Cancer preventative care a part of Rice's "Culture of Care"
Summer is winding down. Students are back in school. Tailgaters are brushing off their grills for weekend football games. Pennant races are heating up in Major League Baseball. These are some common thoughts we have about the ninth month of the year.
However, according to CureSearch for Children's Cancer, about 13,500 children and adolescents in the U.S. will be diagnosed with cancer in 2011, and September now has a new meaning for them and their families. Furthermore, for the approximately 350,000 survivors of childhood cancers in the U.S., September is a reminder of their successful battle with their disease. Why? September is Childhood Cancer Awareness month – a time symbolized by gold ribbons and filled with the laughter and tears of the patients, survivors, families, friends and healthcare providers touched by pediatric malignancies.
Although they are rare, representing less than 1 percent of all cancer diagnoses in the U.S., childhood cancers are nonetheless important. Standardized research studies conducted by cooperative research groups have enabled pediatric oncologists to achieve cure rates of almost 80 percent, a significant increase from 10 percent just 40 years ago. Some of these successful treatment strategies have now made their way into therapy programs for adult cancers. Moreover, the study of pediatric cancers has increased our understanding of the role of genetics in developing cancer. For example, retinoblastoma (the most common childhood intraocular cancer) serves as the prototype for childhood tumors involving gene inactivations.
By now you are probably scratching your head as to the significance of pediatric cancer to you, someone years beyond tricycles and teddy bears. What you may not realize is how important cancer is to young adults.
Such a realization has been made by oncologists worldwide within the past decade, prompting the creation of a special niche within the field – adolescent and young adult oncology. Patients in this group, defined as 15-39 years old, are a dynamic demographic, but one surprisingly vulnerable to cancer. One startling fact: recent data demonstrates that AYA patients have lower cure rates for some cancers compared to their younger and older counterparts.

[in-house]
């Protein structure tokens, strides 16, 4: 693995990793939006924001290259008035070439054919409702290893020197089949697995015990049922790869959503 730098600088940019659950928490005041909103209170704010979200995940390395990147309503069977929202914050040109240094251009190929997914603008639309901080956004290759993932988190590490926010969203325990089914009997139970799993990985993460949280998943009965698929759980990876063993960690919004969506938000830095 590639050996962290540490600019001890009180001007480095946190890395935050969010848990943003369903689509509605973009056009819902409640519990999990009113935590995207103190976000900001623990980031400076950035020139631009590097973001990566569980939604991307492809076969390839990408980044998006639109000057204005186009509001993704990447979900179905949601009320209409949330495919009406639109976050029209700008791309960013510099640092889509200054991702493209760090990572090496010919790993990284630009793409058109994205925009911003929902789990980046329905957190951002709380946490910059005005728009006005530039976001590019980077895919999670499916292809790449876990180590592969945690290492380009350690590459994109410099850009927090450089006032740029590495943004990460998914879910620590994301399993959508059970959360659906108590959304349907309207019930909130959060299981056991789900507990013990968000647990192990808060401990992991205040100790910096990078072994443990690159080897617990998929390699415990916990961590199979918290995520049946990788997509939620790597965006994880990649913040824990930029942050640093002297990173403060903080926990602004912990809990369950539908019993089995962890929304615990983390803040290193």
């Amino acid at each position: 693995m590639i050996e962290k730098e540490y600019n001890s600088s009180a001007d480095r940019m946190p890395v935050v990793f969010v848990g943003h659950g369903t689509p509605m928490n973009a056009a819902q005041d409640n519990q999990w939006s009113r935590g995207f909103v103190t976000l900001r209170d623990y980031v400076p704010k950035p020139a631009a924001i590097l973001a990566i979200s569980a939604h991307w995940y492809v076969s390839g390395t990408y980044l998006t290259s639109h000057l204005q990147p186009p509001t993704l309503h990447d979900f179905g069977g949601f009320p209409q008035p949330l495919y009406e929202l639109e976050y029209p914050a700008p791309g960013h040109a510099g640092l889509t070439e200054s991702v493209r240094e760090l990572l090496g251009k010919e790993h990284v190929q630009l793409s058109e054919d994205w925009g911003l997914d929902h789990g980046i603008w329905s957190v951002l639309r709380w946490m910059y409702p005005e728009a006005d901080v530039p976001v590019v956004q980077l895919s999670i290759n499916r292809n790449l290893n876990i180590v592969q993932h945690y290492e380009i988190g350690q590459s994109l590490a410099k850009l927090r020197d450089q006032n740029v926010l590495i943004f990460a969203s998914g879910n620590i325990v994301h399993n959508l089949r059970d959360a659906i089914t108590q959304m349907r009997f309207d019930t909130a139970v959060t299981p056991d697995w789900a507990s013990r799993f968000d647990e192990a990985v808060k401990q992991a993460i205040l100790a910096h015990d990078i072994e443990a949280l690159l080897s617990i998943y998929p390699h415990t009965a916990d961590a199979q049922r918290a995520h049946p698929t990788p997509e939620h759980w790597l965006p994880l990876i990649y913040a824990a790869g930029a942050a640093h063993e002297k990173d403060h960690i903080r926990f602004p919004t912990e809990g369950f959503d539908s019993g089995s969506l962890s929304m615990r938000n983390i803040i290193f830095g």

Physiological, psychological, social and economic differences can account for much of the recently identified treatment experiences and outcomes differences the AYA patient may have. Just as important are the sense and understanding of cancer as it relates to all members of the AYA population.
In the spirit of the campus-wide initiative of "Culture of Care," I offer the following points of "CARE" on how cancer can impact the thoughts and behaviors of those of us in the Rice community, many of whom fall into the AYA category.
"C" is for cancer. As an oncology specialist, I long for my days as a toddler watching "Sesame Street" when the only thing "C" stood for was "cookie." However, that time in our lives is long gone. Knowing the common cancers affecting young adults will make you more aware of their associated signs and symptoms, thus helping you keep your own health status in-check should changes occur. More than likely, a change in your health won't return the diagnosis of cancer, but you may still require medical attention for what is ailing you. The staff at the Wellness Center and Health Services can assist you in this determination.
"A" is for advocacy. As you become aware of cancer and the issues facing patients and survivors of the AYA group, you can become, like me, an AYA oncology advocate, regardless of your personal experiences with cancer. Reach out to a classmate if they themselves are undergoing treatment for cancer or have a loved one doing so. Be understanding if a cancer survivor has a need, which may be a result from cancer treatment, that is different from yours. Become the voice for AYA oncology issues and raise funds for cancer research and patient programs by joining forces with groups such as Colleges Against Cancer, Stand-Up to Cancer, and LiveStrong Young Adult Alliance, to name a few.
"R" is for research. Many opportunities exist at Rice and within the Texas Medical Center to get involved with cancer research activities. Seek out the chance to be a part of groundbreaking research aimed at ending the disease either at Rice or in the Texas Medical Center. I'm forever grateful for the research opportunities I've had.
"E" is for education. Increase your knowledge about cancer by staying current on news in the field. Attend lectures to connect with people involved in the field (such as the one sponsored by CAC on Thursday, Sep. 22 regarding AYA oncology). Stop by events to learn more about disease awareness and prevention, such as those organized by CAC throughout the year.
Finally, screening and prevention are important aspects of cancer. Knowing appropriate screening techniques and their intervals is vital to catching cancer in earlier stages, when the chance of cure is highest. Routine clinical examinations by a healthcare professional of the skin, breasts and female reproductive organs should start now, if you haven't already done so (and, by the way, cancer doesn't care whether you're sexually active or not). Monthly self-examinations of skin, testicles and breasts should be as routine as paying your cell phone bill. And healthy lifestyle changes (e.g., eating at least five servings of fruits and vegetables a day, ending tobacco use, using alcohol in moderation, wearing sunscreen, etc.), especially when started early, can markedly reduce your chances of developing some cancers.
It's September. But cancer affects us all every day of the year.
Susannah Koontz is a clinical pharmacist and a McMurtry College Community Associate.
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